Where the plastic staircase lead modern day users safely into the treehouse above, Dylan recalled an actual metal ladder stretching up almost to the trees, from his perspective, into a makeshift sailing ship setup, complete with a helmsman’s wheel that had been turned so much that it almost fell off the bolt it was mounted on. How many ships did I sink from that pirate ship? Dylan wondered, as he let his mind wander back to simpler times.

And, where the tunnel slide was now made of plastic, Dylan could remember a time when it was made of solid, dark grey, industrial grade sheet metal, and made for a somewhat eerie and uncertain feeling of where he would end up as he slid rapidly down the darkened tube to the light at the end. Often times, he would recall a scene from one of his favorite science fiction movies where the hero slid through a series of tunnels such as that one after escaping the villain’s clutches. Thankfully, the only thing that awaited Dylan’s perilous slide was possibly too much momentum at the end of the slide, leading to a somewhat jarring landing on his hind quarters.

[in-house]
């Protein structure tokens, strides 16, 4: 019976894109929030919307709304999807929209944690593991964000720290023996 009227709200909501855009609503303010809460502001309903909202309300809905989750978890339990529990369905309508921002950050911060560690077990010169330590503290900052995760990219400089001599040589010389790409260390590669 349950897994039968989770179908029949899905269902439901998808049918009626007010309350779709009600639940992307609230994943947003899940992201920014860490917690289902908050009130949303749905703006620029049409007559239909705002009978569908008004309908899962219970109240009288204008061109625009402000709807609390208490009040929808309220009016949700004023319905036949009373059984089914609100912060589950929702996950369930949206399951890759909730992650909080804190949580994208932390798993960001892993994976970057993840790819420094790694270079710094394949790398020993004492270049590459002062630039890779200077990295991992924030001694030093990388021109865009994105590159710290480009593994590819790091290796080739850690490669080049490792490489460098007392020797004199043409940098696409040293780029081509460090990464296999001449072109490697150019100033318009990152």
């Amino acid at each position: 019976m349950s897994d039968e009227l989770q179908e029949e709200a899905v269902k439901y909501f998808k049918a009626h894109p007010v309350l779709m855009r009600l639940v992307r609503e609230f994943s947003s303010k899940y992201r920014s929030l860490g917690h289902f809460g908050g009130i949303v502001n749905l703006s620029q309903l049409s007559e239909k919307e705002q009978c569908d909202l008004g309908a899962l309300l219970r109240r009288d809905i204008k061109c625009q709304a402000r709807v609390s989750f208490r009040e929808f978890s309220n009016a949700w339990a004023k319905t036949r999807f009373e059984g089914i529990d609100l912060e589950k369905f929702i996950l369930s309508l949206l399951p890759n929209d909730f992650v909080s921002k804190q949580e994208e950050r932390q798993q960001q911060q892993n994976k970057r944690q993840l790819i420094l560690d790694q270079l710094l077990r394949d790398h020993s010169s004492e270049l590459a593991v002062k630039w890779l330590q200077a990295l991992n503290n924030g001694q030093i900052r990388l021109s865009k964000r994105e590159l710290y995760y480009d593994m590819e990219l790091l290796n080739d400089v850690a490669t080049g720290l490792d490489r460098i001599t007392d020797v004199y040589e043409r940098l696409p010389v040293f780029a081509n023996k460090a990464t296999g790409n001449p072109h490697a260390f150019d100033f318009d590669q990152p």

Even the stone table where he sat brought back a memory, albeit a painful one. He recalled when he walked to that table from the nearby water fountain how he had tripped on a barely noticeable piece of tree root protruding from the ground mere inches from the stone, semicircular bench. He feel forward and hit the edge of the bench with his face, creating a crimson red laceration from the tip of his nose the bridge. He could still recall the wail of pain that followed mere seconds later, followed by a veritable waterfall of tears caused by both the pain and the embarrassment of the trip and fall. The table and benches had, surprisingly, remained the same after all the years. The only difference was the layers of paint that had been applied to them, as was evidenced by the scattered chipping of the paint. From what Dylan could see, the table and bench had been painted over at least seven times. The root that had aided in creating that particular childhood trauma had grown longer, more pronounced and with considerable more girth.